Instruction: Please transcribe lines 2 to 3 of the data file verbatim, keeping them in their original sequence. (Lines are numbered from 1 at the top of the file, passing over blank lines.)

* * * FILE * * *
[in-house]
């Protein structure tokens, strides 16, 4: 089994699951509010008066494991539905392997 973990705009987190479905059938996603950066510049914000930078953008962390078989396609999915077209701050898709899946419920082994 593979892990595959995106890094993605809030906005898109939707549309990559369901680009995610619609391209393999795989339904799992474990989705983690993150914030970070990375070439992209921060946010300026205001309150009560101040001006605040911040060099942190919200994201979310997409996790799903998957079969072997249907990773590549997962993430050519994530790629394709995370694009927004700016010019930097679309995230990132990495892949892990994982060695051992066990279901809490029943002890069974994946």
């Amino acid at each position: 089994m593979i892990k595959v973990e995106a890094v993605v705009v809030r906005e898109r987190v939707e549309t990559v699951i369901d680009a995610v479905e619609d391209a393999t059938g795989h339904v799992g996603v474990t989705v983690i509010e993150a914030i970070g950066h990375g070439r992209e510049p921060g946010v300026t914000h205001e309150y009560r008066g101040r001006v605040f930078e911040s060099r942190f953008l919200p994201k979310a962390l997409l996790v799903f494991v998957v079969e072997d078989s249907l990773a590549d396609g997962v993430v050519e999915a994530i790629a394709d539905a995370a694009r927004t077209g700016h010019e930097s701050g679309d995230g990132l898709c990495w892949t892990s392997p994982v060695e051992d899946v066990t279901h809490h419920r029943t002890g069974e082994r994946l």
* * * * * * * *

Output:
């Protein structure tokens, strides 16, 4: 089994699951509010008066494991539905392997 973990705009987190479905059938996603950066510049914000930078953008962390078989396609999915077209701050898709899946419920082994 593979892990595959995106890094993605809030906005898109939707549309990559369901680009995610619609391209393999795989339904799992474990989705983690993150914030970070990375070439992209921060946010300026205001309150009560101040001006605040911040060099942190919200994201979310997409996790799903998957079969072997249907990773590549997962993430050519994530790629394709995370694009927004700016010019930097679309995230990132990495892949892990994982060695051992066990279901809490029943002890069974994946």
């Amino acid at each position: 089994m593979i892990k595959v973990e995106a890094v993605v705009v809030r906005e898109r987190v939707e549309t990559v699951i369901d680009a995610v479905e619609d391209a393999t059938g795989h339904v799992g996603v474990t989705v983690i509010e993150a914030i970070g950066h990375g070439r992209e510049p921060g946010v300026t914000h205001e309150y009560r008066g101040r001006v605040f930078e911040s060099r942190f953008l919200p994201k979310a962390l997409l996790v799903f494991v998957v079969e072997d078989s249907l990773a590549d396609g997962v993430v050519e999915a994530i790629a394709d539905a995370a694009r927004t077209g700016h010019e930097s701050g679309d995230g990132l898709c990495w892949t892990s392997p994982v060695e051992d899946v066990t279901h809490h419920r029943t002890g069974e082994r994946l």